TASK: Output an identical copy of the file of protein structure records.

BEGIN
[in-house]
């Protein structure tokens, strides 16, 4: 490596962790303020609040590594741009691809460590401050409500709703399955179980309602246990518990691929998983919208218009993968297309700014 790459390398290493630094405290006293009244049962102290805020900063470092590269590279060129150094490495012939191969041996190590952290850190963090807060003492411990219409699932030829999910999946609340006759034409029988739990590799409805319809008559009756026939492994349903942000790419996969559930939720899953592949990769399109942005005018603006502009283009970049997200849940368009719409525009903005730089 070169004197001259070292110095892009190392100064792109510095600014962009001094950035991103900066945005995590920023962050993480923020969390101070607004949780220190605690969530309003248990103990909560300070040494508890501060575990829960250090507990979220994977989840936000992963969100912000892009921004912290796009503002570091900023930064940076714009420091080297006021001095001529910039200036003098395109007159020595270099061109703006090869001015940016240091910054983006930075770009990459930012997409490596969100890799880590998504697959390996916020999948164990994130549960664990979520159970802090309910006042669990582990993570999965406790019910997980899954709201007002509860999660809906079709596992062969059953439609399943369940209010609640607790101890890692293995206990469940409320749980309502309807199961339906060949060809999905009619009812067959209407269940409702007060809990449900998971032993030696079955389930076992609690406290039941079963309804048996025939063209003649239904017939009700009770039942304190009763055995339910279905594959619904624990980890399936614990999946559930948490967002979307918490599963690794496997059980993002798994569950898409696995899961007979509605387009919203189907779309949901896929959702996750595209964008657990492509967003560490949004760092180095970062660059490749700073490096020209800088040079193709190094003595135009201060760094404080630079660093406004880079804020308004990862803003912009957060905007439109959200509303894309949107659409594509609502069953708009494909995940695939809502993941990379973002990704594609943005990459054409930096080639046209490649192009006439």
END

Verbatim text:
[in-house]
């Protein structure tokens, strides 16, 4: 490596962790303020609040590594741009691809460590401050409500709703399955179980309602246990518990691929998983919208218009993968297309700014 790459390398290493630094405290006293009244049962102290805020900063470092590269590279060129150094490495012939191969041996190590952290850190963090807060003492411990219409699932030829999910999946609340006759034409029988739990590799409805319809008559009756026939492994349903942000790419996969559930939720899953592949990769399109942005005018603006502009283009970049997200849940368009719409525009903005730089 070169004197001259070292110095892009190392100064792109510095600014962009001094950035991103900066945005995590920023962050993480923020969390101070607004949780220190605690969530309003248990103990909560300070040494508890501060575990829960250090507990979220994977989840936000992963969100912000892009921004912290796009503002570091900023930064940076714009420091080297006021001095001529910039200036003098395109007159020595270099061109703006090869001015940016240091910054983006930075770009990459930012997409490596969100890799880590998504697959390996916020999948164990994130549960664990979520159970802090309910006042669990582990993570999965406790019910997980899954709201007002509860999660809906079709596992062969059953439609399943369940209010609640607790101890890692293995206990469940409320749980309502309807199961339906060949060809999905009619009812067959209407269940409702007060809990449900998971032993030696079955389930076992609690406290039941079963309804048996025939063209003649239904017939009700009770039942304190009763055995339910279905594959619904624990980890399936614990999946559930948490967002979307918490599963690794496997059980993002798994569950898409696995899961007979509605387009919203189907779309949901896929959702996750595209964008657990492509967003560490949004760092180095970062660059490749700073490096020209800088040079193709190094003595135009201060760094404080630079660093406004880079804020308004990862803003912009957060905007439109959200509303894309949107659409594509609502069953708009494909995940695939809502993941990379973002990704594609943005990459054409930096080639046209490649192009006439």